Foster experienced career setbacks in the early 2000s, including the cancellation of a film project and the closing down of her production company, but she then starred in four commercially successful thrillers: Panic Room (2002), Flightplan (2005), Inside Man (2006), and The Brave One (2007). She has concentrated on directing in the 2010s, directing the films The Beaver (2011) and Money Monster (2016), as well as episodes for Netflix television series Orange Is the New Black, House of Cards, and Black Mirror. Foster received her first Primetime Emmy Award nomination for Outstanding Directing for a Comedy Series for directing "Lesbian Request Denied", the third episode of the former. She also starred in the films Carnage (2011), Elysium (2013), Hotel Artemis (2018) and The Mauritanian (2021), for the latter of which she won her third competitive Golden Globe.
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Imaginative, quick and creative INTJ personality types are intellectually curious who can grasp complex problems and data, analyse them quickly and come up with solutions. They are the strategic problem solvers preferring the big picture to the mundane and set high standards for themselves and others. Getting close to the INTJ will take some time, and they may not always involve others in the decision-making process. This can make them seem slightly detached, but it is simply that the processing which takes place, (and a great deal of processing takes place), goes on inside their heads and this can make others feel a little left out.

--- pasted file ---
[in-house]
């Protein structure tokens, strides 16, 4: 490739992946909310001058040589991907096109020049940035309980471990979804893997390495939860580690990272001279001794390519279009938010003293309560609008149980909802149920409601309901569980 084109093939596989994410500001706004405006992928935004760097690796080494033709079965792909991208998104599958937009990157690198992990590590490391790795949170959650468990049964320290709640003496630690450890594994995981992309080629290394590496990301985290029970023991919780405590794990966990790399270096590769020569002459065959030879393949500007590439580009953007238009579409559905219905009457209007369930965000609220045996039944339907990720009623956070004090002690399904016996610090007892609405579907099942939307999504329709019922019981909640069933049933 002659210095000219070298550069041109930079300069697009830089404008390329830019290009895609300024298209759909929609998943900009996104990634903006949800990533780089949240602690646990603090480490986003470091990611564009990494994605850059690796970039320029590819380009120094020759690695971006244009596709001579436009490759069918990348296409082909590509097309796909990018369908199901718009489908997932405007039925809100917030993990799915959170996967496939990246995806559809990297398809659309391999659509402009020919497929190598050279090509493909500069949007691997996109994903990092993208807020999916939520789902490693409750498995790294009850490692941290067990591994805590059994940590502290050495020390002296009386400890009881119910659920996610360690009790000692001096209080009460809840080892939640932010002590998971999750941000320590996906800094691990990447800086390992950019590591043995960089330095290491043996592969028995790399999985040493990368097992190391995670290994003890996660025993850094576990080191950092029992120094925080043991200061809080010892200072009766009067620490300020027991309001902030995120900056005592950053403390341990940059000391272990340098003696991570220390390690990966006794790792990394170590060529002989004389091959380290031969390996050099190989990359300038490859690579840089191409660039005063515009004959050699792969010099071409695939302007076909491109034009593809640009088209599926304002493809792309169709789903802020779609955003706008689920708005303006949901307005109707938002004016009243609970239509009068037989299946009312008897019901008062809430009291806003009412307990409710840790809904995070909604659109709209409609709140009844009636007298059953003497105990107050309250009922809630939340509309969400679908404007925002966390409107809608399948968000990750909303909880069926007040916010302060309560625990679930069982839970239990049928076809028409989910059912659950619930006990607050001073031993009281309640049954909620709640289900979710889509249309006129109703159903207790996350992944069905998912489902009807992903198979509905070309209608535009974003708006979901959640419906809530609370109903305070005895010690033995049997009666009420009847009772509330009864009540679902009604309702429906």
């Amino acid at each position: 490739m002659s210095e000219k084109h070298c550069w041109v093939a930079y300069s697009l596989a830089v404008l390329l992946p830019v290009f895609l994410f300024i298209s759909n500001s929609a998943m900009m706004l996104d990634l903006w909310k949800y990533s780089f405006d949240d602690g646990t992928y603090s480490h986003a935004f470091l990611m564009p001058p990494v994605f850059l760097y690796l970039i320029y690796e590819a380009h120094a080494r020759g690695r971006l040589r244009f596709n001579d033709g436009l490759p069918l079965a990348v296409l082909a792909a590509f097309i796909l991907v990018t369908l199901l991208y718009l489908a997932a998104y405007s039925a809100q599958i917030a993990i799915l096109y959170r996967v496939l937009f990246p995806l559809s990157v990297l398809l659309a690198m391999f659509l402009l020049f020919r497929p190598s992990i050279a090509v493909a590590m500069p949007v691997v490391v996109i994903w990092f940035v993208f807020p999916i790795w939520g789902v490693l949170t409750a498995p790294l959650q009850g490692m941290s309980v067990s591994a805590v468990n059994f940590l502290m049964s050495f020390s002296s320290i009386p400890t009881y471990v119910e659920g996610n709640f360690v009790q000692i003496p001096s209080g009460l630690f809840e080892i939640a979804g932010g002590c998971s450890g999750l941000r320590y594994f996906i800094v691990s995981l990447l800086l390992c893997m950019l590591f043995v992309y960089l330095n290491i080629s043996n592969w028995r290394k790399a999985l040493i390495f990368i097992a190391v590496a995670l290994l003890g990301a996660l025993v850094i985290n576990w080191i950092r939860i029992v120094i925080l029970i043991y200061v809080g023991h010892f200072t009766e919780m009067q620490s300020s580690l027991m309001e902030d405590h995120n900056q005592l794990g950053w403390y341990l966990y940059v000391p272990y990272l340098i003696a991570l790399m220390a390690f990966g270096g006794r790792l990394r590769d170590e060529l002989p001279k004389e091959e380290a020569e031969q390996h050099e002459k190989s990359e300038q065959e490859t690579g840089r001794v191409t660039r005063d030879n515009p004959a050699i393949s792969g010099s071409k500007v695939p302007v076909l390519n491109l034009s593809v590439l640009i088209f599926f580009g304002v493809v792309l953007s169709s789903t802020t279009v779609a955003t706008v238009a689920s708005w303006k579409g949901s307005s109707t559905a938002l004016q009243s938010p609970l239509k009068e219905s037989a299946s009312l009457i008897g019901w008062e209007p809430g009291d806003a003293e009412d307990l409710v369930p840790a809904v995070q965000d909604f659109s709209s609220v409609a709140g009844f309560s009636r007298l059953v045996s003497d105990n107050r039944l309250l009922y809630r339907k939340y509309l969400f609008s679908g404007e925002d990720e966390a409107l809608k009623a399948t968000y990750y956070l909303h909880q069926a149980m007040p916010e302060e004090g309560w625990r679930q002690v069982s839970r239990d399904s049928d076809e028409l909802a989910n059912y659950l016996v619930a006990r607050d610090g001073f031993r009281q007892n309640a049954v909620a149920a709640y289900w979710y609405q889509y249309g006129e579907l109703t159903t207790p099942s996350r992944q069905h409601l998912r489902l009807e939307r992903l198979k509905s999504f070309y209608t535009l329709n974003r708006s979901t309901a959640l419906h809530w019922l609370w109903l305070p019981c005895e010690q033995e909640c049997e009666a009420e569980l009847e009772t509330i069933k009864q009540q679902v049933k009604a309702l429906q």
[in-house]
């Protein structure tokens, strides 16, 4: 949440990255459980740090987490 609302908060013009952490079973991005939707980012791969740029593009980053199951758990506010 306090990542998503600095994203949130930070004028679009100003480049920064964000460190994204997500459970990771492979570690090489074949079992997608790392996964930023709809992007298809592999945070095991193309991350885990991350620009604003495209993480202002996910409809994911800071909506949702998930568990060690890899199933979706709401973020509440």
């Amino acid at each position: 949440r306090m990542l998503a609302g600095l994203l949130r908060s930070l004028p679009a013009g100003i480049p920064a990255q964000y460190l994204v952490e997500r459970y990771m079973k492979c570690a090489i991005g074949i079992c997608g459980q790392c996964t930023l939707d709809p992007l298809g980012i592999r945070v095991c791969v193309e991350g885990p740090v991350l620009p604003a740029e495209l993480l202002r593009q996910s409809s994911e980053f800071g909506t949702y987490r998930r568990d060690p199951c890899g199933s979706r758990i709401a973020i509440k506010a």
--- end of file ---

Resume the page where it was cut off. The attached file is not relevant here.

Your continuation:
INTJs are the deep, quick-thinking, imaginative, far sighted individuals, who have a crystal-clear view of the future, exactly how it ought to be, and they will then work logically and relentlessly to make it happen. Although quite deep and mistrustful until they have the measure of people, the INTJ loves an intellectual challenge and will be stimulated by the conceptual, the abstract and the complex. They love the complex, the new, the untried and untested. Facts and figures bore them, unless they clearly relate to something much bigger, and they will be looking to see the 'big picture,' planning for the future that they create.
Unlike an ENTJ who will happily engage in verbal jousts and so happily process their thoughts through speaking, the INTJ will be private and keep thought processes inside until they pop out perfectly formed with 'the plan of action.' This may be the first opportunity for others to even realise that so much was going on 'inside.'